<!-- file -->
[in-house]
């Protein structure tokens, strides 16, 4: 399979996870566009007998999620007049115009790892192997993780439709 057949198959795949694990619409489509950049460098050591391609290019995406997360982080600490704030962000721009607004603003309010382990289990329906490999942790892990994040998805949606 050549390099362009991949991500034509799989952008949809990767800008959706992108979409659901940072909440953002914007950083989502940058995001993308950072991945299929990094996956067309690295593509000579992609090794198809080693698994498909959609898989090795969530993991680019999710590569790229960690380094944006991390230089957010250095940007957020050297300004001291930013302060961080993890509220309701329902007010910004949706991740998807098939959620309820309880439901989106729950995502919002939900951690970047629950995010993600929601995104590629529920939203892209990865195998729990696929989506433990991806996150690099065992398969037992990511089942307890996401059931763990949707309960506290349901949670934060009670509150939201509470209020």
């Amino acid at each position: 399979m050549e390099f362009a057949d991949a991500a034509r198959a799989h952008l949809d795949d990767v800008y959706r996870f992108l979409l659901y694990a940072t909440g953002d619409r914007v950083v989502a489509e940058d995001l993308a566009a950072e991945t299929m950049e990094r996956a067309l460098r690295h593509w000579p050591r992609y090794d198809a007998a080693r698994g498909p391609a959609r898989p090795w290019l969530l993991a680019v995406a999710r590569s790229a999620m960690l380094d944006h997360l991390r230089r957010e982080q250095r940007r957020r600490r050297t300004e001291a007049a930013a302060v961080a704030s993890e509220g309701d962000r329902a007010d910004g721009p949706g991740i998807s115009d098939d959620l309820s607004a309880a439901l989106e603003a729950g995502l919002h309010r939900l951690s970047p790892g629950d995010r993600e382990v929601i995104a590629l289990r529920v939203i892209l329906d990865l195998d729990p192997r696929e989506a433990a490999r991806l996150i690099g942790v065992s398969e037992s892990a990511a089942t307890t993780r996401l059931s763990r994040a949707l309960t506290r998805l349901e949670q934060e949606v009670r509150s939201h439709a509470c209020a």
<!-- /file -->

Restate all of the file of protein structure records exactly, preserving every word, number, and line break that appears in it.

[in-house]
């Protein structure tokens, strides 16, 4: 399979996870566009007998999620007049115009790892192997993780439709 057949198959795949694990619409489509950049460098050591391609290019995406997360982080600490704030962000721009607004603003309010382990289990329906490999942790892990994040998805949606 050549390099362009991949991500034509799989952008949809990767800008959706992108979409659901940072909440953002914007950083989502940058995001993308950072991945299929990094996956067309690295593509000579992609090794198809080693698994498909959609898989090795969530993991680019999710590569790229960690380094944006991390230089957010250095940007957020050297300004001291930013302060961080993890509220309701329902007010910004949706991740998807098939959620309820309880439901989106729950995502919002939900951690970047629950995010993600929601995104590629529920939203892209990865195998729990696929989506433990991806996150690099065992398969037992990511089942307890996401059931763990949707309960506290349901949670934060009670509150939201509470209020």
């Amino acid at each position: 399979m050549e390099f362009a057949d991949a991500a034509r198959a799989h952008l949809d795949d990767v800008y959706r996870f992108l979409l659901y694990a940072t909440g953002d619409r914007v950083v989502a489509e940058d995001l993308a566009a950072e991945t299929m950049e990094r996956a067309l460098r690295h593509w000579p050591r992609y090794d198809a007998a080693r698994g498909p391609a959609r898989p090795w290019l969530l993991a680019v995406a999710r590569s790229a999620m960690l380094d944006h997360l991390r230089r957010e982080q250095r940007r957020r600490r050297t300004e001291a007049a930013a302060v961080a704030s993890e509220g309701d962000r329902a007010d910004g721009p949706g991740i998807s115009d098939d959620l309820s607004a309880a439901l989106e603003a729950g995502l919002h309010r939900l951690s970047p790892g629950d995010r993600e382990v929601i995104a590629l289990r529920v939203i892209l329906d990865l195998d729990p192997r696929e989506a433990a490999r991806l996150i690099g942790v065992s398969e037992s892990a990511a089942t307890t993780r996401l059931s763990r994040a949707l309960t506290r998805l349901e949670q934060e949606v009670r509150s939201h439709a509470c209020a």